The Ashland Beacon
Students weren’t the only thing buzzing around as Bee-Bots took over Cherie Carr’s classroom after being awarded a grant for the new interactive technology.
Carr, a science teacher at Greysbranch Elementary in Lloyd, Kentucky, has been teaching for 18 years and teaching elementary science for the past six years. "So much has changed since I first started teaching, we now live in a world that is very technology based that is much more fast-paced and demands more from our students,” Carr said. “It's so advanced that we are teaching things in the first grade that we used to teach in the fourth grade.”
Carr applied for a grant that obtained three "Bee-Bots" to use in her class. A Bee-Bot is a colorful, easy to use robot designed by young children to teach elementary aged students sequencing, estimation and problem-solving skills, while also having fun while they are learning. Students push the buttons on the top of the little bee, press GO and watch as the bee follows their every command. The bee is ideal for teaching cause and effect, directional language and early programming also known as Coding. The robotic bee can carry out 40 commands such as forward, backward and turning left and right. The Bee-Bot blinks and beeps at the finish of each command.
"Studies and statistics show that students, especially girls, start to lose interest in Science as they near the fourth grade, so I'm always looking for creative and innovative ways to keep students interested and engaged in class," Carr said.
When using the bees in the classroom, the students are divided into teams of four, where each person has a specific role (Reporter-the person that records the team's answers, Map Reader-the person that reads instructions and clues, Leader-the person that makes sure that everyone gets along and asks questions for the team, and the Materials Supervisor-the person that gathers the supplies needed for the assignment). Nine-year-old fourth-grader, Kaia Royster, said the Bee-Bots have helped her remember more and really keeps her attention in class.
The bees have been used in class to learn many different things and subjects, such as; how the heart functions, the skeletal system, and in creative games such as "Escape Room," where students must answer questions and find clues to break the code on a locked box where they receive a prize when the team opens it with the correct code.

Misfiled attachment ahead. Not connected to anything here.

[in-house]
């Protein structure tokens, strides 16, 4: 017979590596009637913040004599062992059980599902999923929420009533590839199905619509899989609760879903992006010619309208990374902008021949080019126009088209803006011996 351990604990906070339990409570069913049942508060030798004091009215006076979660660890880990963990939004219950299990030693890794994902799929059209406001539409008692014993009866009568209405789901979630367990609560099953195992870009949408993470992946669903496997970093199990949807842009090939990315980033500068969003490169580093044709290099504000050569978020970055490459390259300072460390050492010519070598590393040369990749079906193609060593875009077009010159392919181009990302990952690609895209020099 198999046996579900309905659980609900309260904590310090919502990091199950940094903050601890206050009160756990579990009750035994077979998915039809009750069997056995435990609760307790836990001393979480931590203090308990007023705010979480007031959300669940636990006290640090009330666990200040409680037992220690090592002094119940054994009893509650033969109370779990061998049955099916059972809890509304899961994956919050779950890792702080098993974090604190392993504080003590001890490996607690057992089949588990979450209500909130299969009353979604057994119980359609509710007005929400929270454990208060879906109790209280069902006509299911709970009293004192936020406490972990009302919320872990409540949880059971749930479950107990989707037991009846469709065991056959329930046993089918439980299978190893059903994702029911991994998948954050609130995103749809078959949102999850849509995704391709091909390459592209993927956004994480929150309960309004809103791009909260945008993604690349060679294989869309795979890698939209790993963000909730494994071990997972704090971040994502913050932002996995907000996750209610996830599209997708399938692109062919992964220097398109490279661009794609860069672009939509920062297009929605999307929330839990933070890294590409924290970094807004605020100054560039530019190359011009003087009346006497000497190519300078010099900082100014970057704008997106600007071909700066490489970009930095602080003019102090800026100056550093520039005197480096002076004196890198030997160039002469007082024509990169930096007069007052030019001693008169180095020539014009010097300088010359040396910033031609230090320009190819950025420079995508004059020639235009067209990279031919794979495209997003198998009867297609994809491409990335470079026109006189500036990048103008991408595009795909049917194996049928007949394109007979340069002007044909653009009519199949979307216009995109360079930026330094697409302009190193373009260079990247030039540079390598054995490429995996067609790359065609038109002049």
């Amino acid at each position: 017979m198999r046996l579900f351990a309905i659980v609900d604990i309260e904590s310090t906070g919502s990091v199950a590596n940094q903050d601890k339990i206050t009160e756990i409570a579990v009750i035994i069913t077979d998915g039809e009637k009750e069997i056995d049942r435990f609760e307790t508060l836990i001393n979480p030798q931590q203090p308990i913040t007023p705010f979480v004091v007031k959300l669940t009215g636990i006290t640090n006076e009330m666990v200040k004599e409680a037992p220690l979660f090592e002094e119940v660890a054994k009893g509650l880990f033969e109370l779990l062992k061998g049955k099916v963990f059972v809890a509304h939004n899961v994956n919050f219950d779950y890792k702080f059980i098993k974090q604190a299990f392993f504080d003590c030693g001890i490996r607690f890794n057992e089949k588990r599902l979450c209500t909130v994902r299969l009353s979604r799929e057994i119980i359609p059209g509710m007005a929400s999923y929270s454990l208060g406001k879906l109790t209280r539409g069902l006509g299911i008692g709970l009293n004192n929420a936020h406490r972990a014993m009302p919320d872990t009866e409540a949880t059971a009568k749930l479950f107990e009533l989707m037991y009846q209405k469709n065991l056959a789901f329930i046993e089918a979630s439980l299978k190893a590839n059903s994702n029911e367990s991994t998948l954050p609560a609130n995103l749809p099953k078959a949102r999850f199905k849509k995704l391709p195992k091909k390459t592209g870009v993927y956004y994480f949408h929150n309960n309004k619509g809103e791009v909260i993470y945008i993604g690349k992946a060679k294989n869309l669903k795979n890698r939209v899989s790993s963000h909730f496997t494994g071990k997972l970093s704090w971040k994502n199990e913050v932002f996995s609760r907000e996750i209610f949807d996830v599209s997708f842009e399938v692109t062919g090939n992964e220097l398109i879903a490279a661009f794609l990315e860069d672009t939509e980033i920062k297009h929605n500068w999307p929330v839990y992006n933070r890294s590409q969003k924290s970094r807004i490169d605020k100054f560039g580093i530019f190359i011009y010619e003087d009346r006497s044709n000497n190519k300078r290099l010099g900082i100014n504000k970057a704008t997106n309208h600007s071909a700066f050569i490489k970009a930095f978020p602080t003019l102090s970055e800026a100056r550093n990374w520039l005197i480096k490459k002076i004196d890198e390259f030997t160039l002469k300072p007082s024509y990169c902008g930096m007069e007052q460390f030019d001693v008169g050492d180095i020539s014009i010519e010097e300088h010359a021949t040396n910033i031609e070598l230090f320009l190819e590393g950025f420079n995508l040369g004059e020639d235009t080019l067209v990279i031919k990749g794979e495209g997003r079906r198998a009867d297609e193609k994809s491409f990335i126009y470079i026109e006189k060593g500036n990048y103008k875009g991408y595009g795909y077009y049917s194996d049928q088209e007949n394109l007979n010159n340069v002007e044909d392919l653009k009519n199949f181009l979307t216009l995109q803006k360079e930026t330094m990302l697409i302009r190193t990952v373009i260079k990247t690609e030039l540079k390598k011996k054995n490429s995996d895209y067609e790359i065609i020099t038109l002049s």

Recently, the students used the bees to answer questions about Landforms. The students were asked, "What is the removal of rock particles by natural processes such as moving rivers and streams?" The students then had to agree on the correct answer and then program the Bee-Bot to make its way from its current position to the square that contained the correct answer, Erosion, which was located on a large chart on the table.
Experience with Bee-Bots is a way to teach and expose students to Coding, which is a fundamental key in our youth's education nowadays. Coding is a skill set that students can use for future careers and can improve soft skills like perseverance and problem-solving skills that educators emphasize. Coding is beneficial to students struggling with reading and math and can empower students when they learn how to do things with it; such as create digital media and share it with others. Natalie Reed, a fourth-grader, said she loves using the Bee-Bots because it makes learning fun and it helps her with coding which will make her a better member of the school's LEGO Robotic Team.
"I help my younger brother with his homework and I want to be a teacher when I grow up because I like to teach and I'm kind of bossy," Reed said.
"Students are more experienced than ever at using computer-based equipment due to today's technological world, it's amazing how students respond to "hands-on" learning and how advanced their computer operating skills are as compared to 10 years ago,” Carr said. “Everything is technology based these days and almost all new job fields require technological training and experience.”
Carr said she has enjoyed seeing her students inspired and excited to learn.
“The students retain information and learn better with hands-on activity,” Carr said.
Carr loves that the Bee bots also promote group activity. She's witnessed students working together that typically didn't socialize together and has watched students making decisions as a team as opposed to individual ones and them communicating and having real conversations as to why they do or don't support those decisions.
“My biggest reward is when I see a student that was never engaged and never showed any interest in class actually enjoy what we are doing and participating,” Carr said. “I've seen 100 percent engagement and it's better than anything I've ever imagined."